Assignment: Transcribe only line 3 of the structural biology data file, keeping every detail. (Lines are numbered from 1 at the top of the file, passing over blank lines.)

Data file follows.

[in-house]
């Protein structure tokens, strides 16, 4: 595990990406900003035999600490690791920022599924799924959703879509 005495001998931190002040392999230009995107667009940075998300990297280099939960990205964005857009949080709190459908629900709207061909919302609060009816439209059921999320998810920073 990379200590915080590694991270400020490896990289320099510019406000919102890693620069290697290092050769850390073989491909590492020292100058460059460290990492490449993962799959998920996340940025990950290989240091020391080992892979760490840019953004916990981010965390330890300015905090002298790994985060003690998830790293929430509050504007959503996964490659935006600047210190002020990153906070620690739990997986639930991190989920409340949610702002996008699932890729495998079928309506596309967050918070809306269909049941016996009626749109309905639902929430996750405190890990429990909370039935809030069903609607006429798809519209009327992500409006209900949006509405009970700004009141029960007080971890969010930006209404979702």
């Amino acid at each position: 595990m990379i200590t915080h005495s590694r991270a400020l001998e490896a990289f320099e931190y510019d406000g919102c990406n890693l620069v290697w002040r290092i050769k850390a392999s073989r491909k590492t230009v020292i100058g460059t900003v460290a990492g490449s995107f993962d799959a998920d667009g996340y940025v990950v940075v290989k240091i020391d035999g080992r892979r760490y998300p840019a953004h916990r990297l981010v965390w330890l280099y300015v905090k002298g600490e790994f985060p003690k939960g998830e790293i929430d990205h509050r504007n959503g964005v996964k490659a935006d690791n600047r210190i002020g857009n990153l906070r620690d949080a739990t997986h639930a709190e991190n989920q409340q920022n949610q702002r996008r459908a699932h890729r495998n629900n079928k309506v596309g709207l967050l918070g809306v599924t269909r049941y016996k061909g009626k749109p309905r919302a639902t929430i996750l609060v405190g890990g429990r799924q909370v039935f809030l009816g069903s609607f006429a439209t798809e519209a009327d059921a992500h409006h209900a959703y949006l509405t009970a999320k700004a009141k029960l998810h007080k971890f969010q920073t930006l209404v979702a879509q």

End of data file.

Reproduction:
């Amino acid at each position: 595990m990379i200590t915080h005495s590694r991270a400020l001998e490896a990289f320099e931190y510019d406000g919102c990406n890693l620069v290697w002040r290092i050769k850390a392999s073989r491909k590492t230009v020292i100058g460059t900003v460290a990492g490449s995107f993962d799959a998920d667009g996340y940025v990950v940075v290989k240091i020391d035999g080992r892979r760490y998300p840019a953004h916990r990297l981010v965390w330890l280099y300015v905090k002298g600490e790994f985060p003690k939960g998830e790293i929430d990205h509050r504007n959503g964005v996964k490659a935006d690791n600047r210190i002020g857009n990153l906070r620690d949080a739990t997986h639930a709190e991190n989920q409340q920022n949610q702002r996008r459908a699932h890729r495998n629900n079928k309506v596309g709207l967050l918070g809306v599924t269909r049941y016996k061909g009626k749109p309905r919302a639902t929430i996750l609060v405190g890990g429990r799924q909370v039935f809030l009816g069903s609607f006429a439209t798809e519209a009327d059921a992500h409006h209900a959703y949006l509405t009970a999320k700004a009141k029960l998810h007080k971890f969010q920073t930006l209404v979702a879509q």